I have a confession to make－I love Hua Qiangu (花千骨). And I am not alone. Not by a long shot. Why? Read on.
The “Best” Success in TV History
Hua Qiangu (花千骨), aka The Journey of Flower is arguably the best success in Chinese TV history. According to local news source, the show－adapted from the published novel of the same title by Fresh Guoguo(Fresh果果)－ has not only done well in traditional TV reception, but was reportedly played (watched) online with over 20 billion clicks. It has become a phenomenon in China: an mobile MMORPG of the same franchise was made and reportedly has a monthly revenue of millions; the female actress Zanillia Zhao Liying (趙麗穎) playing the female lead Hua Qiangu (nicknamed Xiaogu or Little Gu )has a latest smartphone named after her－小骨pro (Xiaogu pro) which also reportedly sells very well.
Xiaogu pro, named after the story’s protagonist Hua Qiangu
The story of Hua Qiangu follows the tragicomedy of the female protagonist Hua Qiangu, whose mother died at her birth. She was born with the blood that poisons and kills flowers (Gu means bone in Chinese and derives a meaning of corpse in classical Chinese, thus the name Hua Qiangu literally means death of a thousand flowers). She was haunted by ghosts and spirits since childhood. When her father died, she seeked to learn magic and become enlightened－ to protect herself from ghosts. She met Dongfang Yuqing (東方彧卿) on the way to Chang Liu(長留), a dominant sect devoted to the Taoist way of practicing and meditating to become an enlightened person (修道), or Xian (仙) in Chinese. Dongfang gives her an amulet to protect her from being haunted on the way. The amulet, blessed with magic with a drop of her own blood, later transforms into a caterpillar spirit (靈虫) that protects her and she named the spirit Sugar (糖寶).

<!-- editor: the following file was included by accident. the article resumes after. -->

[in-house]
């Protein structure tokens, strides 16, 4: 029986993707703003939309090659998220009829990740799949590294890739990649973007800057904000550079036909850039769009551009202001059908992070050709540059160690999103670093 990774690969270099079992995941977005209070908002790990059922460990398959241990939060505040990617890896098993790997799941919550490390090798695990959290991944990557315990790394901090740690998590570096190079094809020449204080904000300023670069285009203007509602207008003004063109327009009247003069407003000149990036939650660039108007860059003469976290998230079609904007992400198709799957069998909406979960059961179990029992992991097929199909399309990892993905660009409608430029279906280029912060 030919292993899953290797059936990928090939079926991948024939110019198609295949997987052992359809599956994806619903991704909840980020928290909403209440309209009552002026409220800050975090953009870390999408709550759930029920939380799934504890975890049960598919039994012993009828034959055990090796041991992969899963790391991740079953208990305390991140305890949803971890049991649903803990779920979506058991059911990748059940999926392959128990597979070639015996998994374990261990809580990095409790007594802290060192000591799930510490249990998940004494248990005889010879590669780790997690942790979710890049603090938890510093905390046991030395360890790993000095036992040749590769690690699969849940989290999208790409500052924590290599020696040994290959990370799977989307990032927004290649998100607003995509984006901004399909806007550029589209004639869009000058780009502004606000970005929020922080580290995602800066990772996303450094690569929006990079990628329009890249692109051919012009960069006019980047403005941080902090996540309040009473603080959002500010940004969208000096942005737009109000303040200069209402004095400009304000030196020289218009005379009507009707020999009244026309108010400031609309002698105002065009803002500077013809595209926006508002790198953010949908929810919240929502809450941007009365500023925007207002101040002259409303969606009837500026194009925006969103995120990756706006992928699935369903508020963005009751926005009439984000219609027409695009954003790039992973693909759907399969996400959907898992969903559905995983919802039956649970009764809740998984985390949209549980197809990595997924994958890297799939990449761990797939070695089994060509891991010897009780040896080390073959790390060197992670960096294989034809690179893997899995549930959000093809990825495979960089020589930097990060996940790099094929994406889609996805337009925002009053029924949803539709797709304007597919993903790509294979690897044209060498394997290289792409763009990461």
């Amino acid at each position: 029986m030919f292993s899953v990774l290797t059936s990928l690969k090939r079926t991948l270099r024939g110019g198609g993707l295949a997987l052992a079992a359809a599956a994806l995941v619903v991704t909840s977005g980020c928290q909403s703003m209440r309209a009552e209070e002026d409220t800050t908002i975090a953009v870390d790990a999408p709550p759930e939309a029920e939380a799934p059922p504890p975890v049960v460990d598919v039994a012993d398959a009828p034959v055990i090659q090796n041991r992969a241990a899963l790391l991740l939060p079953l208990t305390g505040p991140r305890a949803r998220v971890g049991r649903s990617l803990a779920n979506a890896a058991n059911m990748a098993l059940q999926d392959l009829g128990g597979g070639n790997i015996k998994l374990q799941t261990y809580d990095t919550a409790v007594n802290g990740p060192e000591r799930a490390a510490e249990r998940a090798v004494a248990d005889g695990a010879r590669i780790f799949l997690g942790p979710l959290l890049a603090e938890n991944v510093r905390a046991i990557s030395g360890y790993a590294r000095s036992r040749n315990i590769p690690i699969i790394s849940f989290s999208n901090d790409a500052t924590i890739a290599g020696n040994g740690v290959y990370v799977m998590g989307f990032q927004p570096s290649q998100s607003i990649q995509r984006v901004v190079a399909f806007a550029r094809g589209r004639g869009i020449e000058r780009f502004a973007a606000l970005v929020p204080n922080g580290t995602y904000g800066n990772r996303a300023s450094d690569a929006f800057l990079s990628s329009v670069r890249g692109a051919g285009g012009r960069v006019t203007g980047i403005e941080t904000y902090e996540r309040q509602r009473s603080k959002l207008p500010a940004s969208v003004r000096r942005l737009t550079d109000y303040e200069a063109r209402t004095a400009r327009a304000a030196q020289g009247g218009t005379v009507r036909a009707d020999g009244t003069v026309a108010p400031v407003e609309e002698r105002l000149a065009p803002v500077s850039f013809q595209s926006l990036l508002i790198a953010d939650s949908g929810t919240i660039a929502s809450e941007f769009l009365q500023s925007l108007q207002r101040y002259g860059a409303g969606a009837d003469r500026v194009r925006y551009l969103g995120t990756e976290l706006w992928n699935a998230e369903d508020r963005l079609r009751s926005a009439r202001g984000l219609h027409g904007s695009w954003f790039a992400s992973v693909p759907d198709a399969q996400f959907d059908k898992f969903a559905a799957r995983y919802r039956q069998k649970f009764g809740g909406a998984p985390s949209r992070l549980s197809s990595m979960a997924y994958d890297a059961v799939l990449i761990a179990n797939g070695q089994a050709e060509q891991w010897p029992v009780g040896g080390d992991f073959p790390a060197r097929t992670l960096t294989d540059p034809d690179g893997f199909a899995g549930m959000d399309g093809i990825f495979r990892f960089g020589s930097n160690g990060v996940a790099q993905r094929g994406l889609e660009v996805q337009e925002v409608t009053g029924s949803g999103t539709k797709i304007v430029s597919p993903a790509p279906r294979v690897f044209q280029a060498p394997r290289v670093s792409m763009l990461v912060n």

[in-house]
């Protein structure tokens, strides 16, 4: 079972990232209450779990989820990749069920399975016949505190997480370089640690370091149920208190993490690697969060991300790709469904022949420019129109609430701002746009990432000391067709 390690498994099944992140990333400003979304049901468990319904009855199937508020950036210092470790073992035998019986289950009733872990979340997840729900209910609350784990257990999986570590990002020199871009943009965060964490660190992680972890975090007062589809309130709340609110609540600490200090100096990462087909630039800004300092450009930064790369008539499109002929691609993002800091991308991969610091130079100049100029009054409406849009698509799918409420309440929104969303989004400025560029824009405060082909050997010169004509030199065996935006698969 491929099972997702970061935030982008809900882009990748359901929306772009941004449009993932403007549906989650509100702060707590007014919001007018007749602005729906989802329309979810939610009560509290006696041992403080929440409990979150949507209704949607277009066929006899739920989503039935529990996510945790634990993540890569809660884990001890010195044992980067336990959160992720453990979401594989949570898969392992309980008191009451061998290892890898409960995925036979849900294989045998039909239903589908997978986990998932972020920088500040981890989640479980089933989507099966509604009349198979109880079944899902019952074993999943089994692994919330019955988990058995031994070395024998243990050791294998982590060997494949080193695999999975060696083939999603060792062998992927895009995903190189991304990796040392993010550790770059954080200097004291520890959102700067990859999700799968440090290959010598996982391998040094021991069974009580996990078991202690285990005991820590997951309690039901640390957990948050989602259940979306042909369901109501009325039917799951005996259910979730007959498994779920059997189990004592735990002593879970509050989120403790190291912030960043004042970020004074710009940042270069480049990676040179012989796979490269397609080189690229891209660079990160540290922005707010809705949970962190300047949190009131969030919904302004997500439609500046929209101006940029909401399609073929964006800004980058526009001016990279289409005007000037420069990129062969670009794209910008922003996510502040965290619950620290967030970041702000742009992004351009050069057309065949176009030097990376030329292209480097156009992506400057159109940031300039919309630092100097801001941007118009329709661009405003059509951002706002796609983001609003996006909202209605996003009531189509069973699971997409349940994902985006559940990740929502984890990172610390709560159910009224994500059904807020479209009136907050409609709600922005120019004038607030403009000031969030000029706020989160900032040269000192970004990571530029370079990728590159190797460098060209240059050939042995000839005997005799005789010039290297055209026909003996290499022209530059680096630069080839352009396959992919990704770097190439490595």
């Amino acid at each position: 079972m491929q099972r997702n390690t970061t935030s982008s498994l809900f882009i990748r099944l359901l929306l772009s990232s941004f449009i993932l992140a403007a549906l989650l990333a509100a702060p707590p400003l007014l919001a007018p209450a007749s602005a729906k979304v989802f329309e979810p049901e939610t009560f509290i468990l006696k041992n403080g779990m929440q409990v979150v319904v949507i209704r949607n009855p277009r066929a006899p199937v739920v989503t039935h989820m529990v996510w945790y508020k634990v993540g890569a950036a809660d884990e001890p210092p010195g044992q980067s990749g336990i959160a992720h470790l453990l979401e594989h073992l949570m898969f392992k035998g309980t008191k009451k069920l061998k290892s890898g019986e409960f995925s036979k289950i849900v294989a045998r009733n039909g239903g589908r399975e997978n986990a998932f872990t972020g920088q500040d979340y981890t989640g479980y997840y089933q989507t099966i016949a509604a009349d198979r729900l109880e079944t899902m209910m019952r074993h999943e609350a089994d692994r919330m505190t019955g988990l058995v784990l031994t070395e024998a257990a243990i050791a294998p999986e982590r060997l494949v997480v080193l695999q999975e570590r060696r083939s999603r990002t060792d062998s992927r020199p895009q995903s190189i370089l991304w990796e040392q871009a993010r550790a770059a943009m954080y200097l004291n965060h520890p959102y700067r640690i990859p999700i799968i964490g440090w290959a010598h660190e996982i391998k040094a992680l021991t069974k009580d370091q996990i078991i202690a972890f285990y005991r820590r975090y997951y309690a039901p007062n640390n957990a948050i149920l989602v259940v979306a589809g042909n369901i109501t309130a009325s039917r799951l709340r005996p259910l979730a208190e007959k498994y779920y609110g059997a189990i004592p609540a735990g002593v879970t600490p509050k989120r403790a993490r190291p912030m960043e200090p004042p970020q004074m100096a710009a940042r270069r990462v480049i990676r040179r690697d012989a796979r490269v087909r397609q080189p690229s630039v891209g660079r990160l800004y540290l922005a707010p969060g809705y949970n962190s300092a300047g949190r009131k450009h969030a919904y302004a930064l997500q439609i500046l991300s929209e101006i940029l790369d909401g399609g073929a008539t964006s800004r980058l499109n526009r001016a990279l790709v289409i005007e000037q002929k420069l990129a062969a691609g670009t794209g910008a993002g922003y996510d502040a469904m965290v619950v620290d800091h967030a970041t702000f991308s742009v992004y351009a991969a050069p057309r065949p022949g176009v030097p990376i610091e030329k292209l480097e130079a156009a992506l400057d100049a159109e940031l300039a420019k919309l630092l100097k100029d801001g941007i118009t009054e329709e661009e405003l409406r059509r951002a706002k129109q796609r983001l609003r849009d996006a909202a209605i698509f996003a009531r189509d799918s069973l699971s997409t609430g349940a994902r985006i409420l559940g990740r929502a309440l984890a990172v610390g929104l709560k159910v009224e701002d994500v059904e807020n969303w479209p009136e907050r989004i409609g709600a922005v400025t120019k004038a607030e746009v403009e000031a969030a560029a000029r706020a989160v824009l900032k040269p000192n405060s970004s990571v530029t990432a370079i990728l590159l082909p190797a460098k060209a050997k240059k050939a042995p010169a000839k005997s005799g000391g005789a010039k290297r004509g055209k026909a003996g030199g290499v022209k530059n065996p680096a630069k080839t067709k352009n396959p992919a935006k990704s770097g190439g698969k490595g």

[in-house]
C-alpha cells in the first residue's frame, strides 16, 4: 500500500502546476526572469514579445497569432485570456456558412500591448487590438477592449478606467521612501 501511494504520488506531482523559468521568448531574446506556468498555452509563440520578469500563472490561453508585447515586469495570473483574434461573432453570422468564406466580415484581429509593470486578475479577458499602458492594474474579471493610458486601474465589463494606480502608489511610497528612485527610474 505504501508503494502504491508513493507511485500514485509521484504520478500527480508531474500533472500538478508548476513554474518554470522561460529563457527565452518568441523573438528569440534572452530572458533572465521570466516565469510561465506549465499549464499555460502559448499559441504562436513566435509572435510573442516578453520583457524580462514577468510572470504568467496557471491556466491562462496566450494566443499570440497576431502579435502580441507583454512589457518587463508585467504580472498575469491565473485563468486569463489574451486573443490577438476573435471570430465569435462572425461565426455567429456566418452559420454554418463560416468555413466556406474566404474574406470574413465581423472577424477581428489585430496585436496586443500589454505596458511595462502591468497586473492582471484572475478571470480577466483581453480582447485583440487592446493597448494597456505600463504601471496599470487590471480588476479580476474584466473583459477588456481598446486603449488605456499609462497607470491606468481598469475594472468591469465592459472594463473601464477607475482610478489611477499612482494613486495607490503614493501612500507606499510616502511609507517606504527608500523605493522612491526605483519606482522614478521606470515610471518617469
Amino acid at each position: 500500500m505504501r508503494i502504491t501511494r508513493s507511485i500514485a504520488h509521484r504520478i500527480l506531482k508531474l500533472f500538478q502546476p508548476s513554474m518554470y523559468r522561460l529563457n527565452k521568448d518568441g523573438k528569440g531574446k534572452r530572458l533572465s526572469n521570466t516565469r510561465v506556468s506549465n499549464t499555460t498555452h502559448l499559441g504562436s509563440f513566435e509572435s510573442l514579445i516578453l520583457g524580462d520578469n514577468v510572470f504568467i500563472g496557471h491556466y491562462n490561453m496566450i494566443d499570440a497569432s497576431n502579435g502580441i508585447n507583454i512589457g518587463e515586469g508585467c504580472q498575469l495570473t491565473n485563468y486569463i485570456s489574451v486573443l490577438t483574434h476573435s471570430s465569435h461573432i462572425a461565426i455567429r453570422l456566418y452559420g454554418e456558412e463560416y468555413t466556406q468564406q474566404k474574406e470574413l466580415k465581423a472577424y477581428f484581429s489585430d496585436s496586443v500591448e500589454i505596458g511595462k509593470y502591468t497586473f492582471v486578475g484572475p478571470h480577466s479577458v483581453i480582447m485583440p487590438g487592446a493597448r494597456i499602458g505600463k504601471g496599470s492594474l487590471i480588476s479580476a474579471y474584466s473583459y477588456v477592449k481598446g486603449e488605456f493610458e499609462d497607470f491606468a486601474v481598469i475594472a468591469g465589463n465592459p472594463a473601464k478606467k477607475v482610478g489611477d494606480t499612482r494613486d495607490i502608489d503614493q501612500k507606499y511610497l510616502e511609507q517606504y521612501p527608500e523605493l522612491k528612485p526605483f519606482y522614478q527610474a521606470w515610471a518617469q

Qiangu is accepted as the only disciple of Bai Zihua (白子畫), the sect leader and the most powerful Xian in the universe, after striving very hard for the championship in the annual Sword Contest (仙劍大會) held in Chang Liu, one that resembles The Voice of China (a popular singing contest reality show in China, modelled after America’s got Talent) in which the masters choose disciples they favour after the latter perform. It is revealed later that Qiangu is born as the Fatal Challenge/Karma (生死劫) of Bai, which means her existence would eventually harm Bai, or even kills or maddens him. Having that knowledge in advance, Bai tried to kill Qiangu in her sleep but was stopped by his conscience as Qiangu is innocent. There begins the ill-fated love between Bai and Qiangu, with the latter falling in love with her master and teacher soon and hiding the forbidden feelings.